TITLE: World Map of Ravenna
DATE: 7th century
DESCRIPTION: In the middle of the 7th century an anonymous cleric from
Ravenna, Italy wrote a description of the world in five books. Though entirely
the result of compilation, according to J.K. Wright this cosmography is
in many respects the most elaborate and interesting geographical book dating
from the early medieval West. The sources quoted and utilized are extremely
varied, including the Bible, "Jordanis" [Jordandes], Orosius,
Isidore, pagan authors such as Porphyry, Iamblichus, Aristarchus and Lollianus,
Ptolemy (whom he styles erroneously 'King of the Macedonians in Egypt'),
and possibly the Tabula Peutingeriana (Slide
#120), in addition to a number of Greek, Roman and Gothic writings otherwise
unknown. The unknown author most frequently cited is a Roman cosmographer
of the name of Castorius. The citations, names and extracts from Castorius
correspond very closely to the legends on the Tabula Peutingeriana and
have led scholars such as Konrad Miller to the conclusion that the latter
represents the work of Castorius (presumably a Roman cosmographer of the
Many scholars have presumed that a map of the world accompanied this Ravenna
treatise, even though none has survived. Yet the map of the Ravennese, if
it was ever really executed, must have been very different from such itinerary-type
plans as the Tabula Peutingeriana, considering the anonymous geographer's
written descriptions. Was it round, square, oval, or of some other shape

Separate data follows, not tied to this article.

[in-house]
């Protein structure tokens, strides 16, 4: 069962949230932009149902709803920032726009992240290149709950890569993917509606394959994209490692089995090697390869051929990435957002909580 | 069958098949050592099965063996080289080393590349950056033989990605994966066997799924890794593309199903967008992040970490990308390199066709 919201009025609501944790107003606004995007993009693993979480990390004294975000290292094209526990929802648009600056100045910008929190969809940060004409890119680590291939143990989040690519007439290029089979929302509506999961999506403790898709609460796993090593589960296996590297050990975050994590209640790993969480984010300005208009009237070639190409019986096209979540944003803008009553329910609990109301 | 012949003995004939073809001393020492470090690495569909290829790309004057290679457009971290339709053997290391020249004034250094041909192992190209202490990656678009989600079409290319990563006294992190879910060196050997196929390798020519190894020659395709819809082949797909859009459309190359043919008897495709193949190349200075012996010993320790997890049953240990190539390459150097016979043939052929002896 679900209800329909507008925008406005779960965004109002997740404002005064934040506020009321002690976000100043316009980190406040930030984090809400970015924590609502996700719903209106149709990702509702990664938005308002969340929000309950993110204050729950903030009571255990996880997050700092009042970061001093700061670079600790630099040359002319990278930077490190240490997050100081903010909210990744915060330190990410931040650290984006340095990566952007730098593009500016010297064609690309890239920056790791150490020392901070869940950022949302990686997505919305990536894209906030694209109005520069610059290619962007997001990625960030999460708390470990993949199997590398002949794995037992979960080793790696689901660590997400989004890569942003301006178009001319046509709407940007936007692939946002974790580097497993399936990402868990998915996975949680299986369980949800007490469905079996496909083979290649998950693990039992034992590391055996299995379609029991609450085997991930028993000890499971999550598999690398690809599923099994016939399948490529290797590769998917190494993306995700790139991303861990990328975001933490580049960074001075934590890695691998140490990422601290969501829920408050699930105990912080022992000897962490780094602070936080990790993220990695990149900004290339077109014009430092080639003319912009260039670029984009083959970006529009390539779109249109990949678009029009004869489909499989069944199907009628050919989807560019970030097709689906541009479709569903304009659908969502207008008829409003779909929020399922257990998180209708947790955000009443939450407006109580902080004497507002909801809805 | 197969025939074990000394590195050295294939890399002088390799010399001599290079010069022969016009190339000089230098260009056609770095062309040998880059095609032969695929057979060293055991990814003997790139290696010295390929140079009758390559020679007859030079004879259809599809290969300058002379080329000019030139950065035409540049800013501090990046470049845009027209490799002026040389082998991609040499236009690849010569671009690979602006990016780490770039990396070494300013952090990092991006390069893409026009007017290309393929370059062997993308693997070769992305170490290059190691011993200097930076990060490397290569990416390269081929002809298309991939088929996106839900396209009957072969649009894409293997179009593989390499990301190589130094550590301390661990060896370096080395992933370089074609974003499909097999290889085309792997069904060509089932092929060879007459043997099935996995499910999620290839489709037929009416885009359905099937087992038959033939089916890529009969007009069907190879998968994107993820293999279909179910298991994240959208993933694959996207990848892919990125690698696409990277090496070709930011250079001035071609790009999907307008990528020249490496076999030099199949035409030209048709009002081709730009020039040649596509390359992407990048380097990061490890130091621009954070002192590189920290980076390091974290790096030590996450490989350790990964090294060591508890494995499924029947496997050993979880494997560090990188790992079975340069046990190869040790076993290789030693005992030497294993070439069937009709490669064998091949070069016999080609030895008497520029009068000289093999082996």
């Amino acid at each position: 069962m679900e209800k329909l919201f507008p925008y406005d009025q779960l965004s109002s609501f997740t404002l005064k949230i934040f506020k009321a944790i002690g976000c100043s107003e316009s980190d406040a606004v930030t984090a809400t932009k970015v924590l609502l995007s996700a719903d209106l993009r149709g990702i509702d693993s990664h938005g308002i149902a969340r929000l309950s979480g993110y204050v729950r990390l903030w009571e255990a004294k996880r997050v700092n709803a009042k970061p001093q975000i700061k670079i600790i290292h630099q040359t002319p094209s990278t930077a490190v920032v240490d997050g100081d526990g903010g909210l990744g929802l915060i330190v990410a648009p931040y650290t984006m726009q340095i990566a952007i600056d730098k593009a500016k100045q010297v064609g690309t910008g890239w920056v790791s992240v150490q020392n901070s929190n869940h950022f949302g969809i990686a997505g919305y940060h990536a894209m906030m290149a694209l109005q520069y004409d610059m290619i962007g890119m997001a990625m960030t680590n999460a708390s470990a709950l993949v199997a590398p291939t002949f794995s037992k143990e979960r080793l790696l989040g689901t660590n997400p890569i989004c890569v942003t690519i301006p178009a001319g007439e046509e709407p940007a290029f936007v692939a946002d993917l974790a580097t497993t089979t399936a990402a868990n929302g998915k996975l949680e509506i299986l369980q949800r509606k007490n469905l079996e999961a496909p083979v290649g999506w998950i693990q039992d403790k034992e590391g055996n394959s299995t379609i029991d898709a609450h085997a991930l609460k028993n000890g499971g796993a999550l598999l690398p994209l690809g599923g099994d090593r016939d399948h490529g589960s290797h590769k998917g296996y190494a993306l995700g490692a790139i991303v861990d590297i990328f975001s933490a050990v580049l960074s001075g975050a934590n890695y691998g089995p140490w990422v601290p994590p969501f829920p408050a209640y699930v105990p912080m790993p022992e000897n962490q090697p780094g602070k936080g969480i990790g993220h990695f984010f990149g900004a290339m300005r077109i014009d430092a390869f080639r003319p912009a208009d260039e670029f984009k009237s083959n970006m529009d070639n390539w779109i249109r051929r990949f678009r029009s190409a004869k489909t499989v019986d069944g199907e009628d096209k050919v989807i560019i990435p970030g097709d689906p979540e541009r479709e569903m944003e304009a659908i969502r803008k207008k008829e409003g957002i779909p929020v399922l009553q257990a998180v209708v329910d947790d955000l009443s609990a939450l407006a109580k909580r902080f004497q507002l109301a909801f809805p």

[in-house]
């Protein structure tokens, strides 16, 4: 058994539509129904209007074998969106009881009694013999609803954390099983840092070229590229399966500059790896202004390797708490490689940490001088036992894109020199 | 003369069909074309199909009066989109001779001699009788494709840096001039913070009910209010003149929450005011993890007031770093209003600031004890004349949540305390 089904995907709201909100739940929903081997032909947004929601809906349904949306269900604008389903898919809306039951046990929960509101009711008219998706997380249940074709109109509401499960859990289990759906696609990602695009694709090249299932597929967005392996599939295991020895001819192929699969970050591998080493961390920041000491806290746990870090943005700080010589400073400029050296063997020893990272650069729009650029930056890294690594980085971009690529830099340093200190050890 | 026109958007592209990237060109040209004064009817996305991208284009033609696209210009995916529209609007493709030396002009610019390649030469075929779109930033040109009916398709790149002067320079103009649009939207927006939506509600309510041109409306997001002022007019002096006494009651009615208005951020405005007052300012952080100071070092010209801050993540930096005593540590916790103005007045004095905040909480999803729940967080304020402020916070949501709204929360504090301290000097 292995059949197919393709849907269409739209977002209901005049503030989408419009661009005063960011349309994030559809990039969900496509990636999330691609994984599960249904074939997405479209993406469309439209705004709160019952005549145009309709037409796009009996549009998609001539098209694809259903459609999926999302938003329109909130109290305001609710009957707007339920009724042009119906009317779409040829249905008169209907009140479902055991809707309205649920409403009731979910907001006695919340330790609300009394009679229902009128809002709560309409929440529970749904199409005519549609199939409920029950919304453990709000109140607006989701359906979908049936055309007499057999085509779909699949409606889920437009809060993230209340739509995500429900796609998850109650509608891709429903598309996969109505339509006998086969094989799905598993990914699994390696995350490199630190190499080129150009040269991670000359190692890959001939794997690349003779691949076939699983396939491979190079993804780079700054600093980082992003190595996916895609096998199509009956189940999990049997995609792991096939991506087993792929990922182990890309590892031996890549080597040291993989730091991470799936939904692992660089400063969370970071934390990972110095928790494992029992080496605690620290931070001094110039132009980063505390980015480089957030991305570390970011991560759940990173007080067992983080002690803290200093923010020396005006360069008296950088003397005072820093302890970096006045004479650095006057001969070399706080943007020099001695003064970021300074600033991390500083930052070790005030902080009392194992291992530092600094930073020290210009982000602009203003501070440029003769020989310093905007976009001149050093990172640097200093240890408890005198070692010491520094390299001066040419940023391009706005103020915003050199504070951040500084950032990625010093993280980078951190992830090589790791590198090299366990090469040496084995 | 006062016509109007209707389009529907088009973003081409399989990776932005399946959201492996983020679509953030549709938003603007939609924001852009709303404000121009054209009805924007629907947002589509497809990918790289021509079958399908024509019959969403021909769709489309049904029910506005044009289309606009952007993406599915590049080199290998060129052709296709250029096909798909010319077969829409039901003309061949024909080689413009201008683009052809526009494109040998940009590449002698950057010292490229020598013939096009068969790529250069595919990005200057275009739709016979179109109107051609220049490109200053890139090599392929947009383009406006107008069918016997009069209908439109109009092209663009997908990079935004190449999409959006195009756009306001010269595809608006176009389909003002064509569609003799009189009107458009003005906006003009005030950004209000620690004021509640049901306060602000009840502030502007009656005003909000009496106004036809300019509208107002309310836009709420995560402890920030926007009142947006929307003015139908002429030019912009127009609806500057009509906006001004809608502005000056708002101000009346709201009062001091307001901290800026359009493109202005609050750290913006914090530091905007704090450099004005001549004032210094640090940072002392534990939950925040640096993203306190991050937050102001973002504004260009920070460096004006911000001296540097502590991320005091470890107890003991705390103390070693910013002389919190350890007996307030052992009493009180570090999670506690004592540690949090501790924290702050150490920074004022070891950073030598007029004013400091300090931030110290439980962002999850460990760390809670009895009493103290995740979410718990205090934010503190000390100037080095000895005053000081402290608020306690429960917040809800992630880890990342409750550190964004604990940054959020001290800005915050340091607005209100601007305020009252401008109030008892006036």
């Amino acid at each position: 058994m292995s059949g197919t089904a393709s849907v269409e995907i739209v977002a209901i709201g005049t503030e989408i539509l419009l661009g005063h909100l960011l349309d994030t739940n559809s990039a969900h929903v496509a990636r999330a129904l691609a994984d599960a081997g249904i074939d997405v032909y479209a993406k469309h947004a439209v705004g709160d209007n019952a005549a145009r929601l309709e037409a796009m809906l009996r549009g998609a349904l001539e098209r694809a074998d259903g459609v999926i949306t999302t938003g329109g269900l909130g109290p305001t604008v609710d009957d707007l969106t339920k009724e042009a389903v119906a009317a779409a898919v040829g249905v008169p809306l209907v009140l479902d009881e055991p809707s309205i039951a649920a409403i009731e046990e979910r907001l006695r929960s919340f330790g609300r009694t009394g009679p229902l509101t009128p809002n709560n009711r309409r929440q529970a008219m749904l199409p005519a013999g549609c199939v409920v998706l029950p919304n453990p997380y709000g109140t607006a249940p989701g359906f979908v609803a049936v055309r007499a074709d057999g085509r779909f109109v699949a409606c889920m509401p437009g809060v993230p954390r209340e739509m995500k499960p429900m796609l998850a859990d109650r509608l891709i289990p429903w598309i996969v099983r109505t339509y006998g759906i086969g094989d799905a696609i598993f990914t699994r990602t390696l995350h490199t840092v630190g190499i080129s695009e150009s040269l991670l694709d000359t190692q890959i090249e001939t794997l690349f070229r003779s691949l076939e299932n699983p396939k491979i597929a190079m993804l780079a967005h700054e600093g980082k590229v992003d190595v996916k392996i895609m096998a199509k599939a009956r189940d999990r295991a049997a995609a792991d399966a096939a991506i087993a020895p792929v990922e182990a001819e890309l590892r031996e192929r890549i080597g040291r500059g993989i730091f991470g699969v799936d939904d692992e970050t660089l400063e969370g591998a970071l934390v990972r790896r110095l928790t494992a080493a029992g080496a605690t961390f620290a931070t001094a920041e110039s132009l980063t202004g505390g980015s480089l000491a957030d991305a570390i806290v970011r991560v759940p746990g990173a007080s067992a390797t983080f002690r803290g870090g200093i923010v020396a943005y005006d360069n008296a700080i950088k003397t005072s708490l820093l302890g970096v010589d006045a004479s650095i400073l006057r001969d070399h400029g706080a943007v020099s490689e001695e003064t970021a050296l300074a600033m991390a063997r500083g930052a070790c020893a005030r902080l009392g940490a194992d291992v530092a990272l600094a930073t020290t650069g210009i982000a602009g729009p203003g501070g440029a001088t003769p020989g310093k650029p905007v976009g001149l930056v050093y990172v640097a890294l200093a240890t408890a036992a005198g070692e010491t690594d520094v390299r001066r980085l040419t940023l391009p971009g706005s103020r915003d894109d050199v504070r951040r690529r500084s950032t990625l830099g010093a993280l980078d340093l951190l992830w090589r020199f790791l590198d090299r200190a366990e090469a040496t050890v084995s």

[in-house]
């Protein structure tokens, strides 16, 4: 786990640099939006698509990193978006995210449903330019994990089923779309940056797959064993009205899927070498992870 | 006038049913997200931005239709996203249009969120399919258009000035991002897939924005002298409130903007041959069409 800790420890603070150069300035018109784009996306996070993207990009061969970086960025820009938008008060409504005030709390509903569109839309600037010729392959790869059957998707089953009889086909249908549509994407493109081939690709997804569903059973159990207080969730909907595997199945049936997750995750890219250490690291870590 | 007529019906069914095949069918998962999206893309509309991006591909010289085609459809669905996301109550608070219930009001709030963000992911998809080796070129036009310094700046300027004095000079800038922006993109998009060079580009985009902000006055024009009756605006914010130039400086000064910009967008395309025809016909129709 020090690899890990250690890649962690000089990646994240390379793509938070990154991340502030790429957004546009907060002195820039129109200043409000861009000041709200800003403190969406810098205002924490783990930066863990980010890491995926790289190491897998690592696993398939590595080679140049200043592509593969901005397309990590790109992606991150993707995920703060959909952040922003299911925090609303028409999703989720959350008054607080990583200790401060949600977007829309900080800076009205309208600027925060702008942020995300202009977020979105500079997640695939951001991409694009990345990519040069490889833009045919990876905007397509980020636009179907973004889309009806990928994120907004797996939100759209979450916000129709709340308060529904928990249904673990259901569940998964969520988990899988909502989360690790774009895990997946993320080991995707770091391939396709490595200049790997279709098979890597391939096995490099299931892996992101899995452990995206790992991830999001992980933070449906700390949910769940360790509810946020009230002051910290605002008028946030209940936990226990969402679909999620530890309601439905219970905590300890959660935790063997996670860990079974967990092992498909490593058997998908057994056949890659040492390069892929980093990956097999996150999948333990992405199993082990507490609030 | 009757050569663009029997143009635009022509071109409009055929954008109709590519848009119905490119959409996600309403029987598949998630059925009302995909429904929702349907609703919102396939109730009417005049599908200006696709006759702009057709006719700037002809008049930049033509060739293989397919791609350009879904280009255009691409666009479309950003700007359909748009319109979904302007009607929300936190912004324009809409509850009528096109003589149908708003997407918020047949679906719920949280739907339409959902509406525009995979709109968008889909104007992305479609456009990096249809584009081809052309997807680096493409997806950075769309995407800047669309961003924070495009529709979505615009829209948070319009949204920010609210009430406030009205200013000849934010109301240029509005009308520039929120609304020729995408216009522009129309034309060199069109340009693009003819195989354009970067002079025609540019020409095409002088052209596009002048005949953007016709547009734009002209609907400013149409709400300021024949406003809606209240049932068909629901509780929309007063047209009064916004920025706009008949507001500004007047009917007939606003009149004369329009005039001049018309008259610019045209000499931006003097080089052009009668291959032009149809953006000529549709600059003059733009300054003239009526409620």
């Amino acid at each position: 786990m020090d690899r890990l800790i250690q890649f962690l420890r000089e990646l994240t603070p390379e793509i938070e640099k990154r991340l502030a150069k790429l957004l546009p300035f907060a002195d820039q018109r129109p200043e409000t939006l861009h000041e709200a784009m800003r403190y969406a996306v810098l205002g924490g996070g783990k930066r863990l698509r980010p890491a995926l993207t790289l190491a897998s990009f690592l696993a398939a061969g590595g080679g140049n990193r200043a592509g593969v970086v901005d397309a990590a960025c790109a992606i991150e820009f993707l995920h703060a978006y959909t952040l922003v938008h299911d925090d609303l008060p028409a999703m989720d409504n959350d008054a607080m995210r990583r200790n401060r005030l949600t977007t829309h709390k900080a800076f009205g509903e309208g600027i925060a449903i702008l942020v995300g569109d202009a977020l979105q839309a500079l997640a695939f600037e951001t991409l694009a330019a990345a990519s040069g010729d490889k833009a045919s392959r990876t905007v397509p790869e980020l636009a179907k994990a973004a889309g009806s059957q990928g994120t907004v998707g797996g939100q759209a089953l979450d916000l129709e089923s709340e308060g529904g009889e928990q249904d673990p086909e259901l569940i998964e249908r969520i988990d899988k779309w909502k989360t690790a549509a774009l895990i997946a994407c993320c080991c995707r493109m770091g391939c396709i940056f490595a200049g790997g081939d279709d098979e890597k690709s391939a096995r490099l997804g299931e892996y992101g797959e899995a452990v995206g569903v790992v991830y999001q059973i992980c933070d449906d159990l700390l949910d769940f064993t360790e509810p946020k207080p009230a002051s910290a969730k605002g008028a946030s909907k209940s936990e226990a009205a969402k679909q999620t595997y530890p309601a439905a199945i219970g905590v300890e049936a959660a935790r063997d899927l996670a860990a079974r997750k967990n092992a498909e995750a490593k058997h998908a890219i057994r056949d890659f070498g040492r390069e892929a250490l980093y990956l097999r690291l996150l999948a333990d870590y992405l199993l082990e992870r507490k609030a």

? Was it planned from a center at Jerusalem, Constantinople, or Ravenna
itself ? Or was it, after all, only the work of the Castorius whom the Ravennese
so constantly quotes, and who was possibly the the compiler of a pictorial
itinerary of the classical pattern ? Included here are two attempts at a
reconstruction of the "map of the anonymous geographer from Ravenna",
the first from the facsimile atlas of Professor Miller, the second from
Beazley with a Ravenna-centered oval reconstruction modified from that by
Avezac. Kiepert has given, in Pinder and Parthey's edition of the Ravennese,
a circular restoration, with Jerusalem in the center; Marinelli (Erdkunde,
71-74) has argued very skillfully for a middle point at Constantinople;
while Lelewel believes that the map of the Ravennese was right-angled.
The main importance of the work of the anonymous geographer from Ravenna
in relation to the geography of the Crusading age lies in the fact that
a large portion of it was included in a compilation made by a Guido in 1119
LOCATION: (facsimile only)
*Beazley, C., The Dawn of Modern Geography, volume I, p. 390.
Kimble, G., Geography in the Middle Ages, p. 29.
*Miller, K., Mappaemundi: Die aeltesten Weltkarten, volume VI, pp. 36-37.
Wright, J.K., The Geographical Lore at the Time of the Crusades., p. 49.